Metaphorical blends and their function in discourse on society
A cross-cultural study
This article examines two corpora composed of four discourse genres — oral interviews, written interviews, newspaper articles, and non-fiction books — to explore the ways in which ‘society’ is discussed metaphorically in current German and Brazilian discourse. It discusses culture-specific ‘mixed metaphors’ (Lakoff & Johnson 1980) which can be seen as ‘metaphorical scenarios’ (Musolff 2004) or ‘integration networks’ (Fauconnier & Turner 2002, 2008). The results reveal that the Brazilian metaphors tend to incorporate the idea that SOCIETY AS A PERSON has didactic and poetic functions to a high degree. By contrast, the German metaphors have a stronger relation to motion dynamics, frequently argumentatively analyzed from an observer’s point of view. Finally, this article demonstrates that Blending Theory must be extended by a semiotic-contextual view to integrate elements like ‘relevance space’ (Brandt & Brandt 2005), and to account for culture-dependent variation and the involved speech functions displayed by real speakers/writers and hearers/readers in specific communication situations.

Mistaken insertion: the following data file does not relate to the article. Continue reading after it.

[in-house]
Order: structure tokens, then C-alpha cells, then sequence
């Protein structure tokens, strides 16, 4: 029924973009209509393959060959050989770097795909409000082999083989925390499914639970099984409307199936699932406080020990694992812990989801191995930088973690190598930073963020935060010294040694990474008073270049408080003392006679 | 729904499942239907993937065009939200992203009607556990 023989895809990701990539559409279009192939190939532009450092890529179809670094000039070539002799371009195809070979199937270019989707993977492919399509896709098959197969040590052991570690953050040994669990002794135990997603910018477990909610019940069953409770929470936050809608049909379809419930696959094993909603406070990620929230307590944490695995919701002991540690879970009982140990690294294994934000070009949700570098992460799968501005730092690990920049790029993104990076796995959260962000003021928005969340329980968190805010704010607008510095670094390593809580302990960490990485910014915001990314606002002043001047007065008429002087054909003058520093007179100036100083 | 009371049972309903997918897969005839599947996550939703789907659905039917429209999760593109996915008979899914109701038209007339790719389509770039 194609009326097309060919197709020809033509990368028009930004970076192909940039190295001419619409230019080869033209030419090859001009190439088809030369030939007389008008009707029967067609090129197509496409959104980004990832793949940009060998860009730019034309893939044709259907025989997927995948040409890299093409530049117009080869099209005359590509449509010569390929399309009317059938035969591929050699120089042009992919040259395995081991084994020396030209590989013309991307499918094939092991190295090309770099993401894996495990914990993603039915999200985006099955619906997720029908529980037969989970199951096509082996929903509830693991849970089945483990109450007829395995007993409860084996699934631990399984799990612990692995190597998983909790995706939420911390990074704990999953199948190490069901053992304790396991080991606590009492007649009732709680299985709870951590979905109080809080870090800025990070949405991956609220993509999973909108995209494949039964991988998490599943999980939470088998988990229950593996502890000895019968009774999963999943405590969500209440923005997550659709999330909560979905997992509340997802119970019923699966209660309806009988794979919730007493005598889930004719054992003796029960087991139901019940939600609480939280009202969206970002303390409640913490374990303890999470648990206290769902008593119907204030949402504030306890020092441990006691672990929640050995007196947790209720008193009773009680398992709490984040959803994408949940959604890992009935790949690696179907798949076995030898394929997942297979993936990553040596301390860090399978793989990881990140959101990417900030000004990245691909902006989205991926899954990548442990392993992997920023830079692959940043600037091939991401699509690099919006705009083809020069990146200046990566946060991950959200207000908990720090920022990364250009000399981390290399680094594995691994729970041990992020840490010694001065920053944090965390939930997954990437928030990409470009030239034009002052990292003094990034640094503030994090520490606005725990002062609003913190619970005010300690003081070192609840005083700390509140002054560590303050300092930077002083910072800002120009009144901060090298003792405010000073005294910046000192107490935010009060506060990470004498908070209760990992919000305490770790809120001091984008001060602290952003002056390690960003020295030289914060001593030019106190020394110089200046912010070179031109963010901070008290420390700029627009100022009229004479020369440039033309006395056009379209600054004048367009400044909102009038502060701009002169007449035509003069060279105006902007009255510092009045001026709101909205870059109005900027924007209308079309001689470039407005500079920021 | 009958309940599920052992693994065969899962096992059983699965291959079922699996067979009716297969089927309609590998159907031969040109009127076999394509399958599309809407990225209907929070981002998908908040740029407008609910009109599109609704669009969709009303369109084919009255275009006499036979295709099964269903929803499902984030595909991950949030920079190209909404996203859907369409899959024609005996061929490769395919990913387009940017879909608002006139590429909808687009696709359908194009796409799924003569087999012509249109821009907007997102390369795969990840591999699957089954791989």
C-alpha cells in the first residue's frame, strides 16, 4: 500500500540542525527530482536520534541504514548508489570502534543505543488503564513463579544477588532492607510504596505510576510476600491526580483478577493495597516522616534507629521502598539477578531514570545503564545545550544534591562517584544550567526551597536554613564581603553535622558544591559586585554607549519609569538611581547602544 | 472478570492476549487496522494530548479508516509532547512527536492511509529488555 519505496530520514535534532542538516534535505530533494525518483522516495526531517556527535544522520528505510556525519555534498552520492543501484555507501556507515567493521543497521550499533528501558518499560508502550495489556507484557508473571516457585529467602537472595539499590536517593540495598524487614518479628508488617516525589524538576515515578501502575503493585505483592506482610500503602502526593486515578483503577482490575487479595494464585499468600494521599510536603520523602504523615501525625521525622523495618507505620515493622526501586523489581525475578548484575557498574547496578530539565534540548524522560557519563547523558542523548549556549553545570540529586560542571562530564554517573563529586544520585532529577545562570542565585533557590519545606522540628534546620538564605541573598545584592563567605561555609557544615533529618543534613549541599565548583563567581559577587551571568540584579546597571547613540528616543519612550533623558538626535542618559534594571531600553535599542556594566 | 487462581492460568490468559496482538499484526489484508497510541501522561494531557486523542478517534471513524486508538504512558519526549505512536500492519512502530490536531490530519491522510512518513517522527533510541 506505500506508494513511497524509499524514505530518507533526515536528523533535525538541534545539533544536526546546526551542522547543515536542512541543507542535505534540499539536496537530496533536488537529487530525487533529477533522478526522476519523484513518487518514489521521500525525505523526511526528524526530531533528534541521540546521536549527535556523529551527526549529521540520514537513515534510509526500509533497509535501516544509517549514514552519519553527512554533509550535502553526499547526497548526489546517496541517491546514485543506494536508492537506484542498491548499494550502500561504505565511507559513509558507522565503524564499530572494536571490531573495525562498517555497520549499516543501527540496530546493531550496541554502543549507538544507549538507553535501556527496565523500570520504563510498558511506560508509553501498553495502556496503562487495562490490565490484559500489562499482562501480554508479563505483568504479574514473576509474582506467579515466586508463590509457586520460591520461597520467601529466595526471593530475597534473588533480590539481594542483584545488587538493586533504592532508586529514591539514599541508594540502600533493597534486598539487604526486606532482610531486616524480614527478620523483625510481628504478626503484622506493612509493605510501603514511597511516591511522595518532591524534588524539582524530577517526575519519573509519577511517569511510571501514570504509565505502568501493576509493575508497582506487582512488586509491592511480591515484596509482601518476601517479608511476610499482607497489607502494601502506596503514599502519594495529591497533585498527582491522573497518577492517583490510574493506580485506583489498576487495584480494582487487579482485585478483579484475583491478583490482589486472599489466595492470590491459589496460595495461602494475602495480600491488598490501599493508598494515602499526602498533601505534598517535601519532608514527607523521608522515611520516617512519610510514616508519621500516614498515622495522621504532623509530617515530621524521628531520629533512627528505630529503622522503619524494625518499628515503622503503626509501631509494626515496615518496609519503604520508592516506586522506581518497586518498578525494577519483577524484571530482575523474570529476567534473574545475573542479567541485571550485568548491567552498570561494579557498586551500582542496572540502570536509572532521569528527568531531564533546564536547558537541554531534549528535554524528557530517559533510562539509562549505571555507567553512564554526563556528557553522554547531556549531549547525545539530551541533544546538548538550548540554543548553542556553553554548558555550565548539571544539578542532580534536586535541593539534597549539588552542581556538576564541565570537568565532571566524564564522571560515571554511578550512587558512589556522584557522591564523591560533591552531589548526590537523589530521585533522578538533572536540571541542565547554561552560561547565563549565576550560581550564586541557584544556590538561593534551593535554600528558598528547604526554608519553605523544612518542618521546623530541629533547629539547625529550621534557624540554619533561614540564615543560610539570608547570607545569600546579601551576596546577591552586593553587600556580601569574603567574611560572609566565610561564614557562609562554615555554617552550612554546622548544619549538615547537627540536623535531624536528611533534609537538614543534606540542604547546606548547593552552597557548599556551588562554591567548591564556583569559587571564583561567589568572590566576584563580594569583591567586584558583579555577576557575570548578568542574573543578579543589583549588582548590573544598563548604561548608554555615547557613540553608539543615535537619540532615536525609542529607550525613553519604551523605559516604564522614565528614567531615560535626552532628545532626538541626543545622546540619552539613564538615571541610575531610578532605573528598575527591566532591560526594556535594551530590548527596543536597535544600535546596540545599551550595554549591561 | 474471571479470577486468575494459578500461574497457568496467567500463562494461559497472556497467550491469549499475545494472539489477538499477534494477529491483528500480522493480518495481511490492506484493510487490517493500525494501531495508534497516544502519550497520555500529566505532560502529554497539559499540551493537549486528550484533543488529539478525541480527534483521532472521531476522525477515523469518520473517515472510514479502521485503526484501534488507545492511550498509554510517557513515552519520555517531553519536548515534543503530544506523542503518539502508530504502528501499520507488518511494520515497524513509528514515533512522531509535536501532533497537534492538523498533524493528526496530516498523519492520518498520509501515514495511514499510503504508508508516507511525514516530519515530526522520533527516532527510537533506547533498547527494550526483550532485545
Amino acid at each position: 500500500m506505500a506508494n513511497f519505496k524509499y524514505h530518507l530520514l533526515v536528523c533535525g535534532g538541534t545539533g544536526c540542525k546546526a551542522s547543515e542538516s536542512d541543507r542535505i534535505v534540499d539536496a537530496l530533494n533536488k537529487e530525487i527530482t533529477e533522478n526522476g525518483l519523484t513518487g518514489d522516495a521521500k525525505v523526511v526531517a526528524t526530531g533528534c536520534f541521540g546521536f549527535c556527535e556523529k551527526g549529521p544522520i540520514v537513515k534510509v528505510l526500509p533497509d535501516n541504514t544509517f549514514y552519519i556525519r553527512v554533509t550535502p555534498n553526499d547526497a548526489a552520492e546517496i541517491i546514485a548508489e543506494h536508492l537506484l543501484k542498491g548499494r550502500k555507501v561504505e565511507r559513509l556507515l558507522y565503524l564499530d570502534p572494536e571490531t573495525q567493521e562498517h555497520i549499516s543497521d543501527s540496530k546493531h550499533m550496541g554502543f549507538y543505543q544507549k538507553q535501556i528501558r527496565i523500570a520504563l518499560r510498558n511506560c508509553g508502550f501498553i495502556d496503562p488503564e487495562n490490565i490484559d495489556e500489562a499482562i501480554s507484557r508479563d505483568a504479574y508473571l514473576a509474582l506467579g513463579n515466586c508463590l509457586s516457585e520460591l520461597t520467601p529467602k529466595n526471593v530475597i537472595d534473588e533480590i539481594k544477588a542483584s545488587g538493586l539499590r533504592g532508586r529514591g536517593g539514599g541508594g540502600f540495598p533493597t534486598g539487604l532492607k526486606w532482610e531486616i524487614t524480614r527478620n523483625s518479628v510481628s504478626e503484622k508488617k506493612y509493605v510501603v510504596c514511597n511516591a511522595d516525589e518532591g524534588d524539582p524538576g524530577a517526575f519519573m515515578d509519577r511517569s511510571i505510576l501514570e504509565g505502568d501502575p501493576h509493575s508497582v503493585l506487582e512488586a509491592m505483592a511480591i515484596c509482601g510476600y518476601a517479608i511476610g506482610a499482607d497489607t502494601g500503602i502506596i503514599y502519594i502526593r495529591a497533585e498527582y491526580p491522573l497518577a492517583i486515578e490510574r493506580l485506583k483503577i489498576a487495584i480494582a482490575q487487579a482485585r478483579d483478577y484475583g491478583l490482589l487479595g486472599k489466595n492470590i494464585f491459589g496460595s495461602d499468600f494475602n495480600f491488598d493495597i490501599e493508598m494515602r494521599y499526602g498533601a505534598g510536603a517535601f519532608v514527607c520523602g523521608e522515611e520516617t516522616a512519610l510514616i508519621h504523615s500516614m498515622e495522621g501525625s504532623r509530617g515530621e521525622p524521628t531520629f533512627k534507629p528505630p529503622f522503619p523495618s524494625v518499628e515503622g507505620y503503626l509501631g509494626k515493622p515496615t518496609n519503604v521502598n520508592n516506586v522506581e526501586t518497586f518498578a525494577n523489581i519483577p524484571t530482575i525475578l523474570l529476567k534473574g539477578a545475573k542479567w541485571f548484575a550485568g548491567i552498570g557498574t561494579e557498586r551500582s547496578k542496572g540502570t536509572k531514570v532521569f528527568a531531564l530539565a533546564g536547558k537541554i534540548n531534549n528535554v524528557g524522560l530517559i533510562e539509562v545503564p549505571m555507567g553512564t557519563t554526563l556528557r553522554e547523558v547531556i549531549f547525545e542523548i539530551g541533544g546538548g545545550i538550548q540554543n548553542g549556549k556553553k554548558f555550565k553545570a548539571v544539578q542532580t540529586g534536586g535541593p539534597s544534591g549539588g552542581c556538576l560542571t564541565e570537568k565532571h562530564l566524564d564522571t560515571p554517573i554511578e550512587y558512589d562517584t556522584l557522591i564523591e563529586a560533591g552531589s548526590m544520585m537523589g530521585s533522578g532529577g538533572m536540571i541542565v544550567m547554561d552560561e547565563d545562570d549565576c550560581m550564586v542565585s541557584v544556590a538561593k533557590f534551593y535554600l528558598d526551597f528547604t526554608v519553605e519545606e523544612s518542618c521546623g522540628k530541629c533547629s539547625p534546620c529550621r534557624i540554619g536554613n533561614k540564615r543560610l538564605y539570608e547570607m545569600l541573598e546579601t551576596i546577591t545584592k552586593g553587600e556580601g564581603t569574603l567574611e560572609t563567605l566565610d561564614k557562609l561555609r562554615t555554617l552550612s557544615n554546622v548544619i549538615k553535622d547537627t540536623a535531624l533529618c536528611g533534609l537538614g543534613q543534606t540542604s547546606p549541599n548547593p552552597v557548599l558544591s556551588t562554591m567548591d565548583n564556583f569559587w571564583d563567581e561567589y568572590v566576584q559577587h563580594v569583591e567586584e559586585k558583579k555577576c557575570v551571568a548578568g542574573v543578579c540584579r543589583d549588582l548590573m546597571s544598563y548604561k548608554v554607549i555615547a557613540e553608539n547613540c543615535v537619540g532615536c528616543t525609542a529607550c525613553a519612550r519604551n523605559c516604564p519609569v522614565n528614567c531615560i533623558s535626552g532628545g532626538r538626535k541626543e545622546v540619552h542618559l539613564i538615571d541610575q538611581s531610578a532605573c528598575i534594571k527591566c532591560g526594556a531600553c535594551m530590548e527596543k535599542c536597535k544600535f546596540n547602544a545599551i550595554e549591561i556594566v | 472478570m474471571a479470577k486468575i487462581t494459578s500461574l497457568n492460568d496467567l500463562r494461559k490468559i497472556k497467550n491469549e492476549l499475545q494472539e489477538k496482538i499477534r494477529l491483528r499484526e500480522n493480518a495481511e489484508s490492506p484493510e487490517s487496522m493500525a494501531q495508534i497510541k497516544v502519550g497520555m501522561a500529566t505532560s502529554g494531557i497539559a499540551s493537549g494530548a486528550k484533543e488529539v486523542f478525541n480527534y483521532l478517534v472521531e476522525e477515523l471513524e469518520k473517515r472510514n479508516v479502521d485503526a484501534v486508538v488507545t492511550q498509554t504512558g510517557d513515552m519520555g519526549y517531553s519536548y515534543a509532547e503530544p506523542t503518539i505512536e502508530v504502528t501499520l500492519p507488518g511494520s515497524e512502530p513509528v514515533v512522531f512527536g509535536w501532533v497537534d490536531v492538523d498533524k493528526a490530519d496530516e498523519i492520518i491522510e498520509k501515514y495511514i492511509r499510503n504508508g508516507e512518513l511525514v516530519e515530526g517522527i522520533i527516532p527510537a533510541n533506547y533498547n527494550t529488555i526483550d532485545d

Cited by 3 other publications
Foids are worse than animals. A cognitive linguistics analysis of dehumanizing metaphors in online discourse
. Topics in Linguistics
pp. 16 ff.
Schröder, Ulrike, Milene Mendes de Oliveira & Hans-Georg Wolf
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